|Document Type:||Contract Report|
|Title:||A preliminary survey of benthic invertebrates in the vicinity of the Coos Bay, Oregon, navigation channel|
|Author/Editor:||David R. Miller, Robert L. Emmett, Susan A. Hinton|
|Publisher:||National Marine Fisheries Service|
|Contracting Agency:||U.S. Army Corps of Engineers. Portland, Oregon|
Potential biological impacts of deepening the Coos Bay, Oregon navigation channel from river mile (RM) 0 to 15 were discussed at an interagency meeting in March 1989. A cooperative agreement was reached between the U.S. Army Corps of Engineers and the National Marine Fisheries Service to collect sediment samples at selected intervals over the length of the project and to determine the distribution and abundance of benthic invertebrates.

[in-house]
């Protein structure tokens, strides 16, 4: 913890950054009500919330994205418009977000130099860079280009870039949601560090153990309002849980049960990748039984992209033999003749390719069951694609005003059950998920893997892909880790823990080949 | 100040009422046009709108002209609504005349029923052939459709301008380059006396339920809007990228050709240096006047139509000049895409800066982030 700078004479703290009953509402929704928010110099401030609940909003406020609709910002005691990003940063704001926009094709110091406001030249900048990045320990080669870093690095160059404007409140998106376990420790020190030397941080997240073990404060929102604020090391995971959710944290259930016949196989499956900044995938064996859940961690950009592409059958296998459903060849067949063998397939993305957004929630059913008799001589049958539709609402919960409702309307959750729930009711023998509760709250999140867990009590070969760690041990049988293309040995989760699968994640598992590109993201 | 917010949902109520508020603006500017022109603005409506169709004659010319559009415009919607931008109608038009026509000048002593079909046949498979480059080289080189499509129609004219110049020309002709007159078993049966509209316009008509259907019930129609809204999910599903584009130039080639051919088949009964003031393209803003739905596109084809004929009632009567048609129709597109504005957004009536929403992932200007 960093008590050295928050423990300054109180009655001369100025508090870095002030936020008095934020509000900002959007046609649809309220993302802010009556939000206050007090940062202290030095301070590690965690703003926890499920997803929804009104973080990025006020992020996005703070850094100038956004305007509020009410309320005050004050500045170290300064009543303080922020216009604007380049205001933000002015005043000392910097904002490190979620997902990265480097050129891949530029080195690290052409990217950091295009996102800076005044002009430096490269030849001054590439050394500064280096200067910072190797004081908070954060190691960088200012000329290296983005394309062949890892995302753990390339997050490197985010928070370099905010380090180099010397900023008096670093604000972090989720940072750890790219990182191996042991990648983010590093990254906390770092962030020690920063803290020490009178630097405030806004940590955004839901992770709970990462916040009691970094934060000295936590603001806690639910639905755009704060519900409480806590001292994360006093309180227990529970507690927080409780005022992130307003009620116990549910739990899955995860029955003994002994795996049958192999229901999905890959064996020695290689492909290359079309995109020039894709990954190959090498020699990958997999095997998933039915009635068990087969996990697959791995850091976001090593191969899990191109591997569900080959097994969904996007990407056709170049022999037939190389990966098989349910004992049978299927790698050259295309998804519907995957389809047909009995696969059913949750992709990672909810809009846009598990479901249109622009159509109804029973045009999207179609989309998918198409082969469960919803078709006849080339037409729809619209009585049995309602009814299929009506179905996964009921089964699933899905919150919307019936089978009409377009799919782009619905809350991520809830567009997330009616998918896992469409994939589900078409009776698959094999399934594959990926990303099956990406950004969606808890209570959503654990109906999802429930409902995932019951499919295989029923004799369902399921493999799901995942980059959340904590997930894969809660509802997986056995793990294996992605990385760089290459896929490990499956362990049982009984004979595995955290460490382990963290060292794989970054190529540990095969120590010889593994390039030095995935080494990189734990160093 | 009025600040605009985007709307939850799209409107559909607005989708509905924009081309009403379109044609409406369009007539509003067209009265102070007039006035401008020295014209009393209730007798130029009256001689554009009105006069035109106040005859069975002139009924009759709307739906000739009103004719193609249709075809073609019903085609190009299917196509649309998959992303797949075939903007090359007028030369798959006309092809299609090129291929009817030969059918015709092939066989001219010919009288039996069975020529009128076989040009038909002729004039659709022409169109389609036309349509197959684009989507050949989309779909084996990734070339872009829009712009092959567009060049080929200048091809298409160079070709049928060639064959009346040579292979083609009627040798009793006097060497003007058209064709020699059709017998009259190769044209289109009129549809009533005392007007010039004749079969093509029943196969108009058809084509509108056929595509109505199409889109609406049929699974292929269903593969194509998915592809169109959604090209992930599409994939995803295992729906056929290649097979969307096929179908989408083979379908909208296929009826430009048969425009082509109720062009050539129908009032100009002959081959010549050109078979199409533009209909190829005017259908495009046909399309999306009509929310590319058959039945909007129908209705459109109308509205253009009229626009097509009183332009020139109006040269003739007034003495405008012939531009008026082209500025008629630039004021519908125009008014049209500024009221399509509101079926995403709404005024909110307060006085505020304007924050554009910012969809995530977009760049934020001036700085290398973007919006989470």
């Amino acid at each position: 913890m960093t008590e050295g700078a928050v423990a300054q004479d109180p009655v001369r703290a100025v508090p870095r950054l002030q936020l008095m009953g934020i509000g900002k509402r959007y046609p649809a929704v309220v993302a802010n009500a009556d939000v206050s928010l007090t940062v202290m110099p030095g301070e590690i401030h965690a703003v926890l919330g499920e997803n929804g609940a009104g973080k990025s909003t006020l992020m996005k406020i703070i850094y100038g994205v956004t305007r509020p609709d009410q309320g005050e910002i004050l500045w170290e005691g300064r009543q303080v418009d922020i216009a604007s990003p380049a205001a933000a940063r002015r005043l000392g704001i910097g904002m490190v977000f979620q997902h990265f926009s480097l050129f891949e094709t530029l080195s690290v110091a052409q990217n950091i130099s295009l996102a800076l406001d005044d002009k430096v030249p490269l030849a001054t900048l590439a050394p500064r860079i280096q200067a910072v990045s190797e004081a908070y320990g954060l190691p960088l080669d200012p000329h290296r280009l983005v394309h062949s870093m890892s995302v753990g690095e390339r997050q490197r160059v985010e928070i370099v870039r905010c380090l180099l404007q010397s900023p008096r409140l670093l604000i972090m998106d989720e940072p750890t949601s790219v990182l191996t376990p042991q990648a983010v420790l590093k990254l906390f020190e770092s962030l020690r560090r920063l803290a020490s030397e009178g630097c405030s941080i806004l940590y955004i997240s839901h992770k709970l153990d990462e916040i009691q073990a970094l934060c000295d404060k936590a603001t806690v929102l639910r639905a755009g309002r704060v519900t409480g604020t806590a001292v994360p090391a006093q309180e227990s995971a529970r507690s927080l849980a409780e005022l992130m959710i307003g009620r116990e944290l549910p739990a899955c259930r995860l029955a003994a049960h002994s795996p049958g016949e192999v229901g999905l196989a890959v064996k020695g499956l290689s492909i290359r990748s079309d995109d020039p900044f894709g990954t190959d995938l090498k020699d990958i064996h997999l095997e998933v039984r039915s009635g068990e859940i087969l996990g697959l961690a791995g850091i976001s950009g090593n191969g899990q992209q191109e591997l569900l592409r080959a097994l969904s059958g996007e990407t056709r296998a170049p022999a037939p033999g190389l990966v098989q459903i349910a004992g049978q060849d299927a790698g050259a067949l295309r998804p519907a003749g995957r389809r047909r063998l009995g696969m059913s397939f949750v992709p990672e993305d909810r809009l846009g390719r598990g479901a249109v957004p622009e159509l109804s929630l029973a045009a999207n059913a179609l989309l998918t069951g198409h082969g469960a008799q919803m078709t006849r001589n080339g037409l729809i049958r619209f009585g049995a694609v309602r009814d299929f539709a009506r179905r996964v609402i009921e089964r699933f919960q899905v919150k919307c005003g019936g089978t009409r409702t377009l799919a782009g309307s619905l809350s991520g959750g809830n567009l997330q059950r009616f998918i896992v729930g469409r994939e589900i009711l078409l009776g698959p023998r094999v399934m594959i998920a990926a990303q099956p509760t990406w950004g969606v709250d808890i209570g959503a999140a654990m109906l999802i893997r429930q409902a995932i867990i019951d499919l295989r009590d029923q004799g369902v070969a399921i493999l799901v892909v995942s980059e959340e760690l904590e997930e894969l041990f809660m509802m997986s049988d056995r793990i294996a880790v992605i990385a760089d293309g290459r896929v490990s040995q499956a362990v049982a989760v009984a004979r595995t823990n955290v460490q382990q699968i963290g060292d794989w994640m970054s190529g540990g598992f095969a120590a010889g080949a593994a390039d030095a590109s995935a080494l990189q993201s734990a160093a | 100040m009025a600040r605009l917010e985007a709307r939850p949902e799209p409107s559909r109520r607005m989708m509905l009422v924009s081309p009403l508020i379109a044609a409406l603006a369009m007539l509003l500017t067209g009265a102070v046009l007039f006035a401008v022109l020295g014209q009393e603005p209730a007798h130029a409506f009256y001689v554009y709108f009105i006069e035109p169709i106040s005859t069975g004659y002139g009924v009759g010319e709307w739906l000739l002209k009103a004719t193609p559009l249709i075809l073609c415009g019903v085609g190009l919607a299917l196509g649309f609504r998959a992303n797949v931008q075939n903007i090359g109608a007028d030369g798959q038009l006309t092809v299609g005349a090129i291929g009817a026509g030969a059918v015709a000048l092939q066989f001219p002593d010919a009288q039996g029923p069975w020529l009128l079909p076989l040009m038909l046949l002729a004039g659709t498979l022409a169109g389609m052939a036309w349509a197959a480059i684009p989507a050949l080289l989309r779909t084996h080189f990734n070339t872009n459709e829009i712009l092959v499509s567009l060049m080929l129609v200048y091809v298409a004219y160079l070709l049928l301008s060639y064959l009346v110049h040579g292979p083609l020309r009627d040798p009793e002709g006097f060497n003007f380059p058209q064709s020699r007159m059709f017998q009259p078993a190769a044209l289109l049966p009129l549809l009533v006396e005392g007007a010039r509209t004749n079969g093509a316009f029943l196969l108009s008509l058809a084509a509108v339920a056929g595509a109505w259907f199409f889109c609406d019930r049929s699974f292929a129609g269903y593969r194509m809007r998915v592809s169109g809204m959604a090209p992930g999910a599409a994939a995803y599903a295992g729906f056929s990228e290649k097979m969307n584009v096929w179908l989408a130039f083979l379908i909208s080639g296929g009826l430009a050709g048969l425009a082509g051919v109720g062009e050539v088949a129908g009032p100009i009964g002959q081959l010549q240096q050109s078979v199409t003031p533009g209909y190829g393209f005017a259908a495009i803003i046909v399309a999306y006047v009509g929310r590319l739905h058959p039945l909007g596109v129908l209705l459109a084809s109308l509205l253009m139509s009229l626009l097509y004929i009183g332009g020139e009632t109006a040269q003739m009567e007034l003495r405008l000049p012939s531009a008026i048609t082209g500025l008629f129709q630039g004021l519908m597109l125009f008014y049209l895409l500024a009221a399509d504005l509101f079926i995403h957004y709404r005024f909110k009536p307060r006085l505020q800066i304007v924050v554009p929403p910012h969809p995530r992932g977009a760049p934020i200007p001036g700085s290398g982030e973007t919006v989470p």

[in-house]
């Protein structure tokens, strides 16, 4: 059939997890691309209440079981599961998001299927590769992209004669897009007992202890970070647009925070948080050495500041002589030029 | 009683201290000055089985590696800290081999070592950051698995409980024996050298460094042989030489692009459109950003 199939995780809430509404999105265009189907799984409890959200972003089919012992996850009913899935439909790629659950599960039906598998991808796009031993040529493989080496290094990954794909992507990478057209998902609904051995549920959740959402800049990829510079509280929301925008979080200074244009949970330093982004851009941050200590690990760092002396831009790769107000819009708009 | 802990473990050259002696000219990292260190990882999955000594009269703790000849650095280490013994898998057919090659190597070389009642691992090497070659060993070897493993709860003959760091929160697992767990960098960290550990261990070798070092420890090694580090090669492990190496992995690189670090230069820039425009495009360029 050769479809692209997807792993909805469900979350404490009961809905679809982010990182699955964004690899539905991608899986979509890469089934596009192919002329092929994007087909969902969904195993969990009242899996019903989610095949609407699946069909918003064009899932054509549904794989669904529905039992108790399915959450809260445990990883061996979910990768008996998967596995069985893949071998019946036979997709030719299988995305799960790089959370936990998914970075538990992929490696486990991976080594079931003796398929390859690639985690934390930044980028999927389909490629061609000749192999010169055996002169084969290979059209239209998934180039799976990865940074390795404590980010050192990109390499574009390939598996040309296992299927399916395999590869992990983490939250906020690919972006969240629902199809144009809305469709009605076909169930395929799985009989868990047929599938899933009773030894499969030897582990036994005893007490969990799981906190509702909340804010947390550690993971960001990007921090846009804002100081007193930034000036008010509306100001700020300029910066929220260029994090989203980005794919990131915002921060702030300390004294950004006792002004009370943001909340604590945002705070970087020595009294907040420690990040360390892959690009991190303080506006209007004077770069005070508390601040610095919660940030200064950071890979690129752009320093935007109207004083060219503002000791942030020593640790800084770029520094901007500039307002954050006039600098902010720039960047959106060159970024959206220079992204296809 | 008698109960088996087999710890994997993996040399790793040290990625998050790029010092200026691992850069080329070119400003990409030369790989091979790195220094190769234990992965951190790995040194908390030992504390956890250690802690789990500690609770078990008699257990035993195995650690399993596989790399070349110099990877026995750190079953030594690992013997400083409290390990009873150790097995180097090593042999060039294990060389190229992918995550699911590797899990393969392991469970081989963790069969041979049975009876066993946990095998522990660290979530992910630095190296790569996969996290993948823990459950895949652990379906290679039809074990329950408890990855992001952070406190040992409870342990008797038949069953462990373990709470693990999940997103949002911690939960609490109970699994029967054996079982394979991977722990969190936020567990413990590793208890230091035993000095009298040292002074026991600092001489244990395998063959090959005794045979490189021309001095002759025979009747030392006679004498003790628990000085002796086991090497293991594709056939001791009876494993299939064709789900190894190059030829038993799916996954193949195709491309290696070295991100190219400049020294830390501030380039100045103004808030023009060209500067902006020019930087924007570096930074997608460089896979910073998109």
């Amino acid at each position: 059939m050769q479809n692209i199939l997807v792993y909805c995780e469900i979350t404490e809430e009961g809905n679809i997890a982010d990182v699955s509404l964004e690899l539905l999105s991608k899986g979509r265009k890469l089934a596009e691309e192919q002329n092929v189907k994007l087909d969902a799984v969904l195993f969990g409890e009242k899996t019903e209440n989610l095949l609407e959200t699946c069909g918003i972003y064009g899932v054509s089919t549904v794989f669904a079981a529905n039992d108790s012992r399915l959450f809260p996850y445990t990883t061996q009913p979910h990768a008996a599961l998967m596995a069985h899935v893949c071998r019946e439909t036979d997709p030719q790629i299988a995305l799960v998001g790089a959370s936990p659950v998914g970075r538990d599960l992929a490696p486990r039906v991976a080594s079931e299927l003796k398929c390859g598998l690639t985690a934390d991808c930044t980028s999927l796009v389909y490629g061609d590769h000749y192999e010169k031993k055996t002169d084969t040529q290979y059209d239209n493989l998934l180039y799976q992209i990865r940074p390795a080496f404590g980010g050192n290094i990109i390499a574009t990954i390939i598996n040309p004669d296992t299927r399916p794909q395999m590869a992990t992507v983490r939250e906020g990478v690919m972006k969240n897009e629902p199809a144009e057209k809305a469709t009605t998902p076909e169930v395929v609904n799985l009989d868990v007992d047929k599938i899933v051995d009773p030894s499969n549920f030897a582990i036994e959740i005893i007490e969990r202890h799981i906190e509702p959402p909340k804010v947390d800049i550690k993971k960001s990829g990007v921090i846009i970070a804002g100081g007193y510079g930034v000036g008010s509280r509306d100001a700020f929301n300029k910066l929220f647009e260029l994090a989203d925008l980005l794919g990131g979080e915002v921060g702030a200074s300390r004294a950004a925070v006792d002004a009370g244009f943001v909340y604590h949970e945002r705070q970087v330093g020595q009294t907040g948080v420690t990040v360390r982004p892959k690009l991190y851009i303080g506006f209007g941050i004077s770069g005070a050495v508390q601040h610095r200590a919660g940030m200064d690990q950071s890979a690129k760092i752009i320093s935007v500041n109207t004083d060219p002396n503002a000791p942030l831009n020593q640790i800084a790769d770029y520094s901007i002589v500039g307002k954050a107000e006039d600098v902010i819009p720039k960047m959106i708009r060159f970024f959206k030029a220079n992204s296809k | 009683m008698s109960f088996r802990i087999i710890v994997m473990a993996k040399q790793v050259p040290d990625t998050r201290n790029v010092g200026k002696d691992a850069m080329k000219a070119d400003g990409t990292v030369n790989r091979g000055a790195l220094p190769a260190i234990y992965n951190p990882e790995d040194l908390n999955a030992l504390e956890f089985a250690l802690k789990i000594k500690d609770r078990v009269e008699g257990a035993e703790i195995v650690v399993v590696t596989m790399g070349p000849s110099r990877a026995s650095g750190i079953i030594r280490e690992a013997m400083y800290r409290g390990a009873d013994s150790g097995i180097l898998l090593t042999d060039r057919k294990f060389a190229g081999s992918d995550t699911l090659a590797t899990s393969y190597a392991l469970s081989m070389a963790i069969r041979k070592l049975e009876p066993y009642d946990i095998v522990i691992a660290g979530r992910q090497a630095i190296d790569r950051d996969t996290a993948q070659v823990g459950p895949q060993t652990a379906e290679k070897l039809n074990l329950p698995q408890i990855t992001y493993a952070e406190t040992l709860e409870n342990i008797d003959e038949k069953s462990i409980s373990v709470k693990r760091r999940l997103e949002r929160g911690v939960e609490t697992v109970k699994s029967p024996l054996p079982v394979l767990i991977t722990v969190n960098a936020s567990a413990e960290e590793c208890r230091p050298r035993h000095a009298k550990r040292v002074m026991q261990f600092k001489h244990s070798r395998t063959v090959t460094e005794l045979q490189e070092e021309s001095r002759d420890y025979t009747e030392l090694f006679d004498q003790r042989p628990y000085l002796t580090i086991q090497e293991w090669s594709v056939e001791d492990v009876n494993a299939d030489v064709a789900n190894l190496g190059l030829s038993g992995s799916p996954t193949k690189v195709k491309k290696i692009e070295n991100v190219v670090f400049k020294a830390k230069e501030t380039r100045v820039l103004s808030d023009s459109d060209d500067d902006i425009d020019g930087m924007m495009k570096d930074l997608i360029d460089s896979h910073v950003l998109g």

Our preliminary survey of the Coos Bay navigation channel indicated the presence of a diverse and, in some areas, dense benthic infauna. However, based on this limited sampling, benthic invertebrate densities appear to be generally lower than those of the Umpqua River estuary, where invertebrate densities ranged from less than 200 to over 50,000/m2 and the Columbia River estuary, where densities ranged from less than 1,000 to over 60,000/m2. Nonetheless, a channel deepening project of this magnitude has the potential to markedly alter ecological relationships by changing the complex pattern of freshwater inflow, tidal circulation, estuarine flushing, and freshwater and saltwater mixing. More direct biological impacts are also likely as side-channel sloughing increases the channel width. Additional survey work will be required to evaluate benthic species composition and density at stations adjacent to the existing channel and to obtain critical data on natural seasonal variation in infaunal community structure.